The plight of the Palestinian people is not restricted to their oppression by the Israeli government but is often a wider problem.
Thousands of Palestinian refugees protested on Friday to demand that the Lebanese government end its requirement that they must obtain a work permit to gain employment. The intensifying protests were calling on the government to reconsider its crackdown on undocumented non-Lebanese workers that they say is affecting their livelihood.
Palestinian refugees, who are already barred by Lebanese from working in dozens of professions as part of a long-standing policy to discourage them from staying in the country, fear the move will hit their employment opportunities further. Palestinian workers argue that the government's demand that they obtain a work permit is not realistic and ignores their real predicament in Lebanon. They say that for them to obtain that permit, they must first get a work contract which entails enrollment and payment for the government's social security programme - a scheme they, as Palestinians, are banned from having any immediate benefits from, including in healthcare, sick leave and others. They also say such requirement opens the door for more exploitation of their rights as workers by greedy employers who would be reluctant to hire Palestinians with a work permit because they would have to pay a 23 percent social security tax on their behalf. Unemployment among the Palestinian workforce is around an estimated 20 percent.
"The Palestinian worker is not a foreign visitor but rather a refugee forcibly living in Lebanon," Fathi Abu Ardat, an official at the Palestinian Authority (PA) embassy, told reporters.
Palestinian refugees in Lebanon are stuck in a grey area within the country's complicated Lebanese religion-based political system that sees them as outsiders. As refugees, Palestinians get assistance in education and healthcare through the United Nations' agency for Palestinian refugees (UNRWA). But one of the key Palestinian grievances that has emerged in recent weeks has been the Lebanese government's lack of clear and proper categorisation of the Palestinian presence in the country. Lebanese law refers to Palestinian workers broadly as "foreign workers" but recognises their particular situation because they cannot, as "foreign workers", return to Palestine.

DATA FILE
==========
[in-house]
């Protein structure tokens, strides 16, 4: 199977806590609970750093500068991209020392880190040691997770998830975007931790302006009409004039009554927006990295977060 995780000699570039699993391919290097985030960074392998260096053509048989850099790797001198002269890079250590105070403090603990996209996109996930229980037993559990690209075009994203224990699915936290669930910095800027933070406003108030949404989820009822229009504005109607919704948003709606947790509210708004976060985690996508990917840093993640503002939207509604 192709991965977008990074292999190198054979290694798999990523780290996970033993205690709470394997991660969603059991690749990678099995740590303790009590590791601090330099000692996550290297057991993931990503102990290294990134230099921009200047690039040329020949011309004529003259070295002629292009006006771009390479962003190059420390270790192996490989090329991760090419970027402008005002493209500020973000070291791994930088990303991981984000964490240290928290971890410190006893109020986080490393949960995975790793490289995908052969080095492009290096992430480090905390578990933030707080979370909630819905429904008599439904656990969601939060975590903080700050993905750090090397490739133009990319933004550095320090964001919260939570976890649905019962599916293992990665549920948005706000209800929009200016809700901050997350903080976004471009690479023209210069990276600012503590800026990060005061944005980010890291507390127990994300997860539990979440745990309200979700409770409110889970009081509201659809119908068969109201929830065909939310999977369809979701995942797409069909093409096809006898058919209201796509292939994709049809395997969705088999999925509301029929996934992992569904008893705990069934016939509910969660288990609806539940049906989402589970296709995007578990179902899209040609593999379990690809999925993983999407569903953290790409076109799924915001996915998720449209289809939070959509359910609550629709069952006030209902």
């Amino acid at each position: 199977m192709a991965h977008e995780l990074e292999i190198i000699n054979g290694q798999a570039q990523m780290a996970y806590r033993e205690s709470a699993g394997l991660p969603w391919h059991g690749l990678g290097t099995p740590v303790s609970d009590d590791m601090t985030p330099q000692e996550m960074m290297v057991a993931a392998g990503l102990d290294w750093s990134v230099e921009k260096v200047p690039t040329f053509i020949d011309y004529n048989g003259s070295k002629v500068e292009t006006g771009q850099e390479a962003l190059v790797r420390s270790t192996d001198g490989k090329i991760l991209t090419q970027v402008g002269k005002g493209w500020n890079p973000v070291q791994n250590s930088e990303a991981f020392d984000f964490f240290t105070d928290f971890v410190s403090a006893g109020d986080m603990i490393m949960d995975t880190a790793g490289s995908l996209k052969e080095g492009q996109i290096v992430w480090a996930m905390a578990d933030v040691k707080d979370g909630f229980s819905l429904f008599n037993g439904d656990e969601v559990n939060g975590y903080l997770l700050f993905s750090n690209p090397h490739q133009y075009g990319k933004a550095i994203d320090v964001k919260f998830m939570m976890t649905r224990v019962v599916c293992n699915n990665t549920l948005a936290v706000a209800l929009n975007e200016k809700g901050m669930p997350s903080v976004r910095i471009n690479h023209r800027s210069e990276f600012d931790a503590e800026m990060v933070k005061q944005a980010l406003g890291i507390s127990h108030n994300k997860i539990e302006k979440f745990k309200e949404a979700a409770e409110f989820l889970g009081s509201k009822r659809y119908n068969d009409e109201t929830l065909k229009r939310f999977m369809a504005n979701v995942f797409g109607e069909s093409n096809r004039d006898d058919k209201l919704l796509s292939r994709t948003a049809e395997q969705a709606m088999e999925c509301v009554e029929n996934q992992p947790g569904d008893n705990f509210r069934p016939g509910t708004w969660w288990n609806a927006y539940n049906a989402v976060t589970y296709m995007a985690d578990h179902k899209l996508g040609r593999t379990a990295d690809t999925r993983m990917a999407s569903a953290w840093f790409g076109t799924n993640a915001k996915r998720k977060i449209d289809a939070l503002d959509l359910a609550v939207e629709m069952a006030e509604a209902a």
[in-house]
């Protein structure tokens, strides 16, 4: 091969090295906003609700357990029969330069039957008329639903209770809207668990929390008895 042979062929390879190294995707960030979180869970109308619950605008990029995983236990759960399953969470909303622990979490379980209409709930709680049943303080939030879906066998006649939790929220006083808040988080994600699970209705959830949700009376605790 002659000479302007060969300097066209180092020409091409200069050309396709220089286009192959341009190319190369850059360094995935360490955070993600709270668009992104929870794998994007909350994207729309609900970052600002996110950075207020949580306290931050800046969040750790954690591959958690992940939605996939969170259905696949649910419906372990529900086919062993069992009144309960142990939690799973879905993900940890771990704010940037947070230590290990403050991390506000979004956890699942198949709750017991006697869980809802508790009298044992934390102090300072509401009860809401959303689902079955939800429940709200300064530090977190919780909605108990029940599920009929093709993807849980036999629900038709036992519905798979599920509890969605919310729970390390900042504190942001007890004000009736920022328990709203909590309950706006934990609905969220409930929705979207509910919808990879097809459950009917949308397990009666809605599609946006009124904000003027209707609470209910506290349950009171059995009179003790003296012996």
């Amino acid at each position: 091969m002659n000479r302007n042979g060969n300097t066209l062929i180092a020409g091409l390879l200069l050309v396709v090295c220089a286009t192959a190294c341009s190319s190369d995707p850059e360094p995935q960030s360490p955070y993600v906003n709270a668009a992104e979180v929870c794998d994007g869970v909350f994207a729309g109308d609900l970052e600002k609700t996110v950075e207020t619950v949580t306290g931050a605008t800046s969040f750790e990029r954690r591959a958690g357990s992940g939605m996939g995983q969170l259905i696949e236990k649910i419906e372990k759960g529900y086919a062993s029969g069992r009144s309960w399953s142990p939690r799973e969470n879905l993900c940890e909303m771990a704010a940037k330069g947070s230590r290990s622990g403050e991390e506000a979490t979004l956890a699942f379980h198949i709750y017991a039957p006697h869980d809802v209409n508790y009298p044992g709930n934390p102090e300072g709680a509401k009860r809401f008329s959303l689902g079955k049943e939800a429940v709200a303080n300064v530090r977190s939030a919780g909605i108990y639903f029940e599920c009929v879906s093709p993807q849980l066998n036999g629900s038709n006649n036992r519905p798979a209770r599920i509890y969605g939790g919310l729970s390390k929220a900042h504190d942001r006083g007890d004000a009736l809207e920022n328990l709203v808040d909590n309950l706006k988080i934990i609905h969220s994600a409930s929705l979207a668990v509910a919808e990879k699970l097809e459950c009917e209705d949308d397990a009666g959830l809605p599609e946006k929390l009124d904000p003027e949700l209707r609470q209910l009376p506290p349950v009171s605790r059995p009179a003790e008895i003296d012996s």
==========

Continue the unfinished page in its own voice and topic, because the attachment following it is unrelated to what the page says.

Zaher Abu Hamdeh, a Palestinian refugee and journalist in Lebanon, said that Palestinians are neither fully designated as "foreign workers" nor "refugees", a situation that leaves the door open to individual Lebanese government ministers to take arbitrary measures against them.
"In either category, we would be entitled to a different set of rights and benefits but they are denied...in both categories," he said. "Lebanon has an elaborate racist political system designed to discriminate against Palestinians," Abu Hamdeh argued. He said, for example, as foreign workers, Palestinians would be entitled to live anywhere in Lebanon, have legal rights, and full social security benefits including healthcare.
Banned from working in many professions organised by association, including in medicine, law, and engineering as well as holding jobs as taxi drivers and barbers, the majority of Palestinian labourers end up taking on low-wage jobs in agriculture and construction work - the jobs most Lebanese workers avoid. Palestinians are also banned from owning property or inheriting property from their family members.
Lebanese and Palestinian analysts argue that the sudden rush to target Palestinian and Syrian workers in Lebanon has to do with competition between Lebanon's right-wing Christian parties, mainly between the Free Patriotic Movement headed by Gibran Bassil, the foreign minister and son-in-law of President Michel Aoun, and the Lebanese Forces, headed by Samir Geagea, a former militia chief with historic animosity towards the Palestinians, is jockeying within the Christian community to undermine Bassil, his main rival for Lebanon's presidency. The recent work crackdown only came up because Abu Sleiman, the current labour minister, is a member of the Lebanese Forces, pointing out that the issue had not come up during the tenure of previous labour ministers who belonged to a different political party.
"The fierce competition between Geagea and Bassil on who is better to represent the Christians is essentially what drives the current crisis," Abu Hamdeh, the Palestinian journalist, said.